best of 2023

The 42's Best of 2023: Darron Gibson's addiction, recovery, and the moment his life changed

Darron Gibson welcomed David Sneyd into his home to share a struggle that few people knew about.

As we close the book on the sporting year and get ready for another massive one, we’re looking back on some of our favourite pieces of sportswriting published on The 42 in 2023.

Today: former Manchester United, Everton, and Republic of Ireland star Darron Gibson welcomed David Sneyd into his home to share a struggle that few people knew about.

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DARRON GIBSON IS sitting in the same spot on the couch where he was forced to confront the sleeping pill addiction that had slowly consumed his life over much of the past decade.

It was a year ago this month that he came around from a seizure to find two paramedics standing in front of him in the living room.

He had no clue why they were there.

One minute he was watching football on TV with his wife Danielle and the next she was crying beside him.

The tears couldn’t cover the fear in her eyes.

“I hadn’t taken any sleeping tablets at that point in the day,” Gibson says. “But then…”

A blackness.

He describes the moment as it was later re-told to him; how he began to foam at the mouth and veins bulged in his neck, face and head.

He re-enacts how his entire body stiffened out straight on the couch before violently flinging backwards. As he does so, there are reminders on either side of him of the life he almost lost.

Through the window you can see the sets of goals with dozens of footballs that his nine-year-old son Reggie and 14-year-old daughter Evie enjoy playing with in the back garden.

On the opposite wall is a picture of Gibson, Danielle and Evie in the back of the wedding car just after the ceremony 10 years ago.

Gibson is still on the couch. He sits back up and composes himself.

“I don’t even think I was functioning at that point. Looking back at pictures, I was grey, if I had of kept going I would have died. I was taking 12 to 14 sleeping tablets a night.

“I was rushed to hospital and I didn’t mention any sleeping tablets to anyone. Danielle knew I took them but she had no idea to what extent. I was good at hiding it. Sometimes I’d take them all at once when we’d be going to sleep and I’d say I was bringing up a drink of water for her.

“I’m not embarrassed or ashamed to say now that I was in a bad way, but in the hospital I wasn’t telling anyone.”

Gibson had scans of his brain and heart to determine the cause of the seizure.

“They thought it was epilepsy but I knew it wasn’t. It was sleeping tablets, it had been going on for years by now.”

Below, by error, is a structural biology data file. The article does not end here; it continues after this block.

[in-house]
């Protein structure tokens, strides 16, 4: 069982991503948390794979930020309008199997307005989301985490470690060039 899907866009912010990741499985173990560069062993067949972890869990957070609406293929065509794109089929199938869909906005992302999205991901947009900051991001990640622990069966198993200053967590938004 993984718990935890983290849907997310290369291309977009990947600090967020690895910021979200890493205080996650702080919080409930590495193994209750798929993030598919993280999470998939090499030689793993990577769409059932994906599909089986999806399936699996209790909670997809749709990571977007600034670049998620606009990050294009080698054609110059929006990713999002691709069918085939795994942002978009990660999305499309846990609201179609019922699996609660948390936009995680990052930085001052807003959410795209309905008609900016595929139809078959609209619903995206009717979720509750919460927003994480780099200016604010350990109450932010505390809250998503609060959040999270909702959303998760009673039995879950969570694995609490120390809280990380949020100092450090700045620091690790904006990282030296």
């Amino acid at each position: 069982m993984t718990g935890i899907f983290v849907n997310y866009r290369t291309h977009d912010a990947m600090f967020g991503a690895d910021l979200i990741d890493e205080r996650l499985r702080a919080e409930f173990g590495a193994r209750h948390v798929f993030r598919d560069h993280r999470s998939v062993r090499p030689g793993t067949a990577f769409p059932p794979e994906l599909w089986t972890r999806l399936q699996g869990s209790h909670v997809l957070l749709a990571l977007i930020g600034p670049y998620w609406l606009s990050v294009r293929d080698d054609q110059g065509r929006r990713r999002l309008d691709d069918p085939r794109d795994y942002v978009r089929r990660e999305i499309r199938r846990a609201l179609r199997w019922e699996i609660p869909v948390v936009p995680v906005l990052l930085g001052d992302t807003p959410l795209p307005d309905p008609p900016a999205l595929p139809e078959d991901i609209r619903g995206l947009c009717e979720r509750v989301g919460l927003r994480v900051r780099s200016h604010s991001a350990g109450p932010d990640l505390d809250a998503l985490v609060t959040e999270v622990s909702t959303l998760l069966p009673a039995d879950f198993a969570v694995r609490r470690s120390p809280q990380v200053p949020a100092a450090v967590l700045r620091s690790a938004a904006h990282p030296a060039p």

The results showed no obvious cause. “The doctor rang and said my brain and heart were fine.”

Danielle knew differently.

She had already seen some of the physical and emotional toll injury after injury had taken on her husband.

When he ruptured his cruciate knee ligament while on Ireland duty in October 2013 – 10 years ago last week – the downfall began. His body slowly gave way with numerous issues before a broken leg in October 2020, and the complications which followed when one of the 10 screws bolted inside became infected, led to his retirement a year later.

Danielle was there through it all.

“When I got back to the house, she asked me how I was feeling. I told her my body just felt sore,” Gibson says.

“Then she said it, ‘I know you’ve just been in hospital but if you take one more sleeping tablet me and the kids…’.”

Gibson stops. He looks to the ceiling and sighs as his eyes redden.

“Oh, fucking hell. She said, ‘Me and the kids are going to have to leave’.”

This was the moment that would lead to his life finally changing.

It should have come in 2018 when he stood in front of Judge Roger Elsey at South Tyneside Magistrates’ Court after pleading guilty to his second drink-driving offence in three years.

But the addiction to sleeping tablets had taken a grip by then and not even the threat of prison could jolt him from the stupor.

Five minutes before he was due to be sentenced, Gibson and Danielle waited to be summoned when he asked his lawyer the likelihood of a custodial sentence.

It was 50-50, so Gibson was told to quickly remove all of his valuables and give them to Danielle.

He hugged and kissed her and said goodbye just in case.

“It was the worst feeling in my life. If I’d have gone to jail, I don’t know if I’d have survived,” he says.